February 2008 Issue Explore Historic California - Magazine for Enthusiasts








Click on the 4Runner or contact us at info@explorehistoricalif.com for tour information.


Mojave Expedition

Saturday, March 15, 2008



April 26-27, 2008

The 12th Annual Moose Anderson Days are Saturday and Sunday, April 26-27. Help the Friends of Jawbone Canyon clean up the messes that others leave behind, then chow down for an afternoon BBQ. Enjoy vehicular recreation on Sunday with our 4x4 tour or bring your dirt bike for the poker run.

Sign up to work on Saturday and get a free T-shirt and BBQ lunch! Pre-registration must be completed by April 15!

Click the Moose logo for details!



Friends of Last Chance Canyon is a new organization interested in sustaining and protecting areas within the El Paso Mountains, near Ridgecrest, California. The main focus is preserving and protecting historic sites like Burro Schmidt's tunnel and the Walt Bickel Camp.

Please click on either logo to visit the FLCC site.



We support



Mules can taste the difference--so can you





It's FIRE SEASON! Click the NIFC logo above to see what's burning.





Click on the bag to find out how.


Visit Michael Piatt's site, www.bodiehistory.com, for the truth behind some of Bodie's myths.

Terri Geissinger is a Bodie area Historian, Guide and Chautauquan. A long time resident who lives in Bodie and Smith Valley, she is dedicated to preserving stories of the pioneer families, miners, ranchers and teamsters. Click the photo to visit her site.




Explore Historic California!

     Not too many years ago, the family station wagon was the magic carpet to adventure. Today, that family station wagon is likely to be a four wheel drive sport utility vehicle or pick up truck. SUV's and other 4x4's are one of the best selling classes of vehicles. Ironically, industry statistics show that once purchased, few owners will dare to drive their vehicles off the paved highway.

     Click your mouse through the website and enjoy our armchair adventures and the histories behind them. If you are interested in taking one of our guided tours with your vehicle, please contact us at: info@explorehistoricalif.com.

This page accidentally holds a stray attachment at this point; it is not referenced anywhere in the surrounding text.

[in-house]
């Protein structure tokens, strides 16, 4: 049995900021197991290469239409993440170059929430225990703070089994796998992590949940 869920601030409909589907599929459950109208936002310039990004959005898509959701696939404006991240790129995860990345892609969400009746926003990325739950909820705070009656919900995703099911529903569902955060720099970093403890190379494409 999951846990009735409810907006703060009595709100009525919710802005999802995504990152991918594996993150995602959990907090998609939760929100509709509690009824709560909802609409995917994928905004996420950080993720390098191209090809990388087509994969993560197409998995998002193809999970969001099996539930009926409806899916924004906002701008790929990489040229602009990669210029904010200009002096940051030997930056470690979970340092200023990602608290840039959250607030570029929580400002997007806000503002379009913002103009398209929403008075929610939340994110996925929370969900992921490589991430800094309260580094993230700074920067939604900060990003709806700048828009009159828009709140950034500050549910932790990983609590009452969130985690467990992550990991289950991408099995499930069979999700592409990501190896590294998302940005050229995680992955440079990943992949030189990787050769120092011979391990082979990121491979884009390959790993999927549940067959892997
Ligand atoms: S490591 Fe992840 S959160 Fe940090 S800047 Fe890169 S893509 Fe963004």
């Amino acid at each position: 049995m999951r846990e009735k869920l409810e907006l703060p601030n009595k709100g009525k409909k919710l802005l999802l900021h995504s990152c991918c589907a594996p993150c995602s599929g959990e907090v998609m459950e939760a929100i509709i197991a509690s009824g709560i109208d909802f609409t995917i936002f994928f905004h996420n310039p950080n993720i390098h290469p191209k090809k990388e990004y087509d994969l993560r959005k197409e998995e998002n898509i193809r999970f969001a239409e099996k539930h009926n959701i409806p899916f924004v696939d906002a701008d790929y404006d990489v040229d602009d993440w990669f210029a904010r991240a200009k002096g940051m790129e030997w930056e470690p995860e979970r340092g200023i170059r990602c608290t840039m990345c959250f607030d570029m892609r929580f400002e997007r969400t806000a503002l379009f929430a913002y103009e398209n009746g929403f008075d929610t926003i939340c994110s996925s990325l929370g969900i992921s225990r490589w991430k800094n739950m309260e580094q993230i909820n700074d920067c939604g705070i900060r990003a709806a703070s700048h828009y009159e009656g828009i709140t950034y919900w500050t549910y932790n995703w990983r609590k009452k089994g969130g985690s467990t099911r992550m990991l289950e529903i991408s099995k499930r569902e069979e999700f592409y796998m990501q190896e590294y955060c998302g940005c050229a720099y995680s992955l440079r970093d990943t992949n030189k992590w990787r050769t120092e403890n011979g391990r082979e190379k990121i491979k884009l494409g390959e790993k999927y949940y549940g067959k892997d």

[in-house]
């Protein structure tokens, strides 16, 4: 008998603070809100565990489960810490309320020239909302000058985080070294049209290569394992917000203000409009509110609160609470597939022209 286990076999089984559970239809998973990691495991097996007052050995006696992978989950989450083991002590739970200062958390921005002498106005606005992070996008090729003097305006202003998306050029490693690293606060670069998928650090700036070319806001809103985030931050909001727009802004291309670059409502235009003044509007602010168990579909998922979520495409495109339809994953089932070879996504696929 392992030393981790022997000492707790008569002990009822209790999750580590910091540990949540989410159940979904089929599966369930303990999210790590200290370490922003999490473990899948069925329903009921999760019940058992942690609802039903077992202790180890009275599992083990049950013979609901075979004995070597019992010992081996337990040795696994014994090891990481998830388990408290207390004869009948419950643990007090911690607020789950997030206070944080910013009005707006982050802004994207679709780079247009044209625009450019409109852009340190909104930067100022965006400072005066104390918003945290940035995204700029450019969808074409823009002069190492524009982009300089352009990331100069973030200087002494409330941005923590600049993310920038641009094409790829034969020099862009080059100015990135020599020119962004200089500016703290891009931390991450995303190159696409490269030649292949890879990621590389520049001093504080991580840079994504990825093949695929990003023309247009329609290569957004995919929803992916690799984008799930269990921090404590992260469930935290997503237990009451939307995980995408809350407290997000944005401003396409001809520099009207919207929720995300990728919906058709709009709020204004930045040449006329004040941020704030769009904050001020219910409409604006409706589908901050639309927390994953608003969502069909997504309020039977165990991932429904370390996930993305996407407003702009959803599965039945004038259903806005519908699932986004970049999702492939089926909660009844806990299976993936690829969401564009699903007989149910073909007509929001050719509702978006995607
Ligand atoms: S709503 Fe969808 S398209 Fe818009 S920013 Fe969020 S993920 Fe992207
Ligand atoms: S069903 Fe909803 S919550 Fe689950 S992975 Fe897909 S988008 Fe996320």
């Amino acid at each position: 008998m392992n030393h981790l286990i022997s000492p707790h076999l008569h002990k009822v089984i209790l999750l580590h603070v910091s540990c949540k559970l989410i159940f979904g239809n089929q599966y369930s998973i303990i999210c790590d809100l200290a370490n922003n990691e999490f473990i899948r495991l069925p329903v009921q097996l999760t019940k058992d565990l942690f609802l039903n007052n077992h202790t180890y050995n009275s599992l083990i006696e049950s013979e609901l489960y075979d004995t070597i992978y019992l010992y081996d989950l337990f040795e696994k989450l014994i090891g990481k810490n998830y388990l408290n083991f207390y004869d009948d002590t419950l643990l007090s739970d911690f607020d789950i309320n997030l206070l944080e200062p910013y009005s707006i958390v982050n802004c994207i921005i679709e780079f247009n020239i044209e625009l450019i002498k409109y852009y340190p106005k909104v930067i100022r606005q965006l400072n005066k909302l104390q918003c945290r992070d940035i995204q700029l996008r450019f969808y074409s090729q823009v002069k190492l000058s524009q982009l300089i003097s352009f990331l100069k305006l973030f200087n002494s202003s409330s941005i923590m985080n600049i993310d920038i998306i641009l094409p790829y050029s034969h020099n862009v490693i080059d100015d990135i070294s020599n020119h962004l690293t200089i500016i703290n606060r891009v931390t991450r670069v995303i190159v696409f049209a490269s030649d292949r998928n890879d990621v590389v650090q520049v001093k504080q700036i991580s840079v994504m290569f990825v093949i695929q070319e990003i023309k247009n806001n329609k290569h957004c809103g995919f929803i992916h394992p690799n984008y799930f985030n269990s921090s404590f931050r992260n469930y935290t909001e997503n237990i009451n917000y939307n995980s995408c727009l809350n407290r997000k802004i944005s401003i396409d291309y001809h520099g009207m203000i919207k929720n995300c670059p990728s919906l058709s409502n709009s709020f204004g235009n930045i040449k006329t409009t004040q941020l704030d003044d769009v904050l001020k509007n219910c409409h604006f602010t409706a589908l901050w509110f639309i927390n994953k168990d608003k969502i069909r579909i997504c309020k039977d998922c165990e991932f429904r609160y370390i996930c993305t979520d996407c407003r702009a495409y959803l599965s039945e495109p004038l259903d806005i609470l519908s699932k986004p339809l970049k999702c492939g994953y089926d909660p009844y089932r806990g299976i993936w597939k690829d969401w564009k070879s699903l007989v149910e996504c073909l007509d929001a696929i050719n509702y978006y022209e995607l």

Several years ago, we bought our first SUV. We went to a one-night class at a local community college entitled "How to 4-Wheel Drive" by Harry Lewellyn. The following weekend we attended the hands-on day tour. We liked what we were doing so much that we began going out nearly every weekend and learned how to negotiate a variety of dirt roads. Our spare time was spent doing research on the history and ecology of our favorite areas. A one-day outing turned into 16 years of leading others on mini-vacations throughout Southern California and the Owens Valley.

     Our 4WD outings involve driving on easy to moderate dirt roads and are ideally suited to novice and intermediate level drivers. All tours are suitable for stock vehicles in good condition, although some tours do have vehicle size restrictions.

     Our tours are operated under permits issued by the Bureau of Land Management, and other authorities.

     We share our knowledge of the backcountry over the CB radio with our guests. We frequently stop to explore mining areas, old and new, and ponder the rocks, plants and animals we may encounter. We'll occasionally visit an old cabin or deserted mountain lookout.

     California has a fascinating history, from geologic unrest and prehistoric petroglyph scribes to the "Radium Queen of the Mojave" and the "Human Mole of Black Mountain." Load up your 4X, fasten your seatbelts and get ready to explore historic California.

Roger, Cecile and Marty

We Found Her!



We apologize for the delay in getting our February issue on line, but we've been out chasing rainbows and Nessie in the desert. Look for more about Nessie in April.


Cornelia Gordon Remembers

by Cecile Page Vargo


The following is an excerpt from "Louis D. Gordon--The Man Behind Cerro Gordo's Zinc Era," presented at the Eighth Death Valley History Conference, January 31-February 2, 2008.



Sometime in the 1970’s a tape recorder was handed to the first Mrs. Louis D. Gordon. With the help of a nurse on duty at the retirement home Cornelia now called her place of residence, she managed to “tame” the thing, and began to speak into it, giving us insight to a more personal side of the man and the life he and his family lived:

“In 1906, I was married in Plainfield, New Jersey, to a man who was born in Austin, Nevada, and very interested in mining and geology.”

Cornelia Gordon

(Photo L.D. Gordon Collection)